`Greek Policy on Olive Oil Labeling in Disarray


Greek Policy on Olive Oil Labeling in Disarray

Mar. 13, 2014
Athan Gadanidis

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Recently I reported on the debate in Greece over the imple­men­ta­tion of EU label­ing reg­u­la­tion 432/2012, which allows the fol­low­ing health claim on EVOO labels: Olive oil polyphe­nols con­tribute to the pro­tec­tion of blood lipids from oxida­tive stress.” The claim may be used only for olive oil which con­tains at least 5 mg of hydrox­y­ty­rosol and its deriv­a­tives (e.g. oleu­ropein com­plex and tyrosol) per 20 gm of EVOO.
See more: Greece Flip-Flops on EVOO Label­ing
This deci­sion directly con­tra­dicted the neg­a­tive state­ment made by Min­is­ter of Rural Devel­op­ment and Food, Athana­sios Tsaf­taris, in response to a ques­tion by MP George Kas­a­pidis and other mem­bers of the Greek Par­lia­ment last May 2013 who declared: Oleo­can­thal and olea­cein can­not be used to make any health claims because they are not included in the EU Reg­u­la­tion 432/2012.” This rejec­tion out­raged the olive grow­ers at the time whose EVOO tested very high for both com­pounds.

In Decem­ber 2013, Aspa­sia Samona of EFET (Greek National Food Safety Agency) con­tra­dicted Tsaf­taris’ state­ment. Indeed oleo­can­thal and olea­cein, being deriv­a­tives of hydrox­y­ty­rosol and tyrosol, can be used as the basis for sub­stan­ti­at­ing the health claim allowed by EU Reg­u­la­tion 432/2012.”

In Feb­ru­ary 2014 and after receiv­ing the offi­cial response by EFET, Kas­a­pidis asked Tsaf­taris to cor­rect his state­ment on this issue and allow the EU health claim for EVOO to be imple­mented.

Athana­sios Tsaf­taris

In a recent phone inter­view, I was informed by a source at the Min­istry of Rural Devel­op­ment and Food that it was a mis­un­der­stand­ing and that Mr. Tsaf­taris was not asked about oleo­can­thal and olea­cein in regards to the EU reg­u­la­tion 432/2012.” And yet Mr. Tsaf­taris’ response ref­er­enced the EU reg­u­la­tion on label­ing and made it clear that oleo­can­thal and olea­cein found in EVOO are not included in the EU reg­u­la­tion 432/2012 on label­ing. Greeks did invent ratio­nal thought but we also invented sophistry or its mod­ern day equiv­a­lent called: spin.” I assumed this was a clever way of revers­ing their ini­tial neg­a­tive deci­sion.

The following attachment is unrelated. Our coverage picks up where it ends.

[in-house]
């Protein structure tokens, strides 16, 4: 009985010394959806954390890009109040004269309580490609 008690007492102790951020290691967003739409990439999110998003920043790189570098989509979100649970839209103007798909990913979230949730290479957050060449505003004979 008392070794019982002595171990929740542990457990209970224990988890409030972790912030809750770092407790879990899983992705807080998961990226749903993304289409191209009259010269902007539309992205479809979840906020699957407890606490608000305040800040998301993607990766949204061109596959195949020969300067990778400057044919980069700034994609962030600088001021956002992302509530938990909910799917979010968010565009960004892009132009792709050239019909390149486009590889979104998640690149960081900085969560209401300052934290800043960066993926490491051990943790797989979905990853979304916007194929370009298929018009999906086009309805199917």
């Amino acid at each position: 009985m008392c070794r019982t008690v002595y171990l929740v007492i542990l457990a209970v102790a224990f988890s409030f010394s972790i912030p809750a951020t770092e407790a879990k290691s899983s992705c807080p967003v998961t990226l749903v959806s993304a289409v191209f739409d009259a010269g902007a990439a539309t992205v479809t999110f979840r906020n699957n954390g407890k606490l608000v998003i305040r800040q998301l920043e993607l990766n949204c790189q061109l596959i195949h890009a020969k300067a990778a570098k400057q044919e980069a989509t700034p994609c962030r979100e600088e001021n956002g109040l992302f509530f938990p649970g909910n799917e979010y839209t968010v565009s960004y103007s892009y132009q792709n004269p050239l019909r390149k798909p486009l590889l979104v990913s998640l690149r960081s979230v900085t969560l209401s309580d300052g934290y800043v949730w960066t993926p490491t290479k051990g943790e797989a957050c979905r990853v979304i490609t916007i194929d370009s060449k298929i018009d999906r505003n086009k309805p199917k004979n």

To my sur­prise I then received another let­ter from EFET which with­drew their pre­vi­ous offi­cial sci­en­tific opin­ion. In regards of my pre­vi­ous let­ter con­firm­ing that indeed oleo­can­thal and olea­cein being deriv­a­tives of hydrox­y­ty­rosol and tyrosol can be used as the basis for sub­stan­ti­at­ing the health claim EU 432/2012, and after a recent con­tact with the EU we will have to wait for them to make the final deci­sion. We will let you know when we receive an answer.”


This reporter had already sub­mit­ted a ques­tion on this very issue to the EU seek­ing clar­i­fi­ca­tion fol­low­ing the response from Tsaf­taris back in May, 2013. Last July I received an email inform­ing me that since every­one was on sum­mer vaca­tion that it may take longer than usual to answer. Seven months later I am still wait­ing for their response.

The truth of the mat­ter is that if the EU bureau­cracy is asked what time it is, they will form a com­mit­tee and let you know in a year what time it was six months ago. It is now obvi­ous the flip-flop­ping on this issue in Greece stems from pol­i­tics and not from sci­ence. The ques­tion is: Why?

The sci­ence is sim­ple. The pol­i­tics are murky.